“Be the change you want to see in the world.” Mahatma Gandhi
Dear Marie, Teachers and Learners,
I can think of no other way to express my astonishment at the achievements made at Sinetemba Aftercare School. I just had to write! A year ago I visited the school and I was impressed. This afternoon’s visit bowled me over. Thank you for inviting me once again.
Four steel containers, refurbished and used as classrooms, a kitchen and IT room loaded with computers that is the latest addition I believe. Wow! Well done. I realise all this comes from hard work, a lot of blood, sweat and tears, and a daily struggle looking for donations and volunteers to keep the wheels turning. The bright yellow walls covered in flowers and words make me smile too. So cheerful and refreshing.
Set on a dusty playground, you and your team have successfully managed to create a safe haven for the children, who, voluntarily make the journey to the school every afternoon. Children who live all across Zweletemba, often, in dire straits. As you’ve explained to us many of the children’s parents work long, hard hours or are unemployed scraping a living together through Government social welfare cheques, which are meagre.
When money runs out, love runs out the back door they say, so, it must be with many of the children. Their struggle must often seem insurmountable. We live in a society where there are many single parents and this in itself must be very frustrating at times too. Taking responsibility for the welfare, education and care of a household as a single parent when there is no money must be stressful and frightening.
But, I look at the happy, wholesome, smiling faces and simply can’t believe that many of these tots have parents who are alcoholics and drug addicts, really suffering from a lack of education and a sad history. The old adage “it takes a village to raise a child” makes perfect sense when I see how you’ve managed, in a small way, to do just that.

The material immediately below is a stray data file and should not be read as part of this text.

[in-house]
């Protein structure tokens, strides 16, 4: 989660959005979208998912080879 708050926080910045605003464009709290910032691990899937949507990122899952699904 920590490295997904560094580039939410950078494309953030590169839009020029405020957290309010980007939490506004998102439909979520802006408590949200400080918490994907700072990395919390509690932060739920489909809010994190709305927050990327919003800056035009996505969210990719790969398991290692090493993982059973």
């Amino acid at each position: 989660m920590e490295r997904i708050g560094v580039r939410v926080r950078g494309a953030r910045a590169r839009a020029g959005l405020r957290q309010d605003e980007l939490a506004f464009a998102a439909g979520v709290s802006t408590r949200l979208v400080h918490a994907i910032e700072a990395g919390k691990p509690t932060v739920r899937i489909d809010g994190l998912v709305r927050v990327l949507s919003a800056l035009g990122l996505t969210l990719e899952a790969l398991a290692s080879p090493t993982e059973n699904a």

Not only do you help children with a plate of food, a safe haven and a basic education you’ve changed attitudes. You demonstrate to the children that love, respect and encouragement changes lives, perceptions and attitudes. The teachers who diligently come each afternoon to teach the pupils do it with such empathy and in a spirit of Ubuntu, it’s heartwarming and gives me hope for the future of our children, our education system and our amazing people.
Thank you Marie for allowing me to spend the afternoon at Sinetemba, I feel such gratitude for what’s happening there, but, also shame that we all do not do more for our communities. You have set an example of what can be achieved if one makes a commitment to help. You have a soft heart and a will of steel, you certainly are courageous and you put your money and time where your mouth is. Not only have you managed to get the project up and running, you’ve stuck with it through thick and thin, even at times when it’s cost you your health and wellbeing. I salute you.
It would be great to see every child from Worcester there, maybe to help or to mentor, I am sure they’d benefit from such an experience as much as the children at Sinetemba would. “Education is our passport to the future, for tomorrow belongs to the people who prepare for it today.” Malcolm X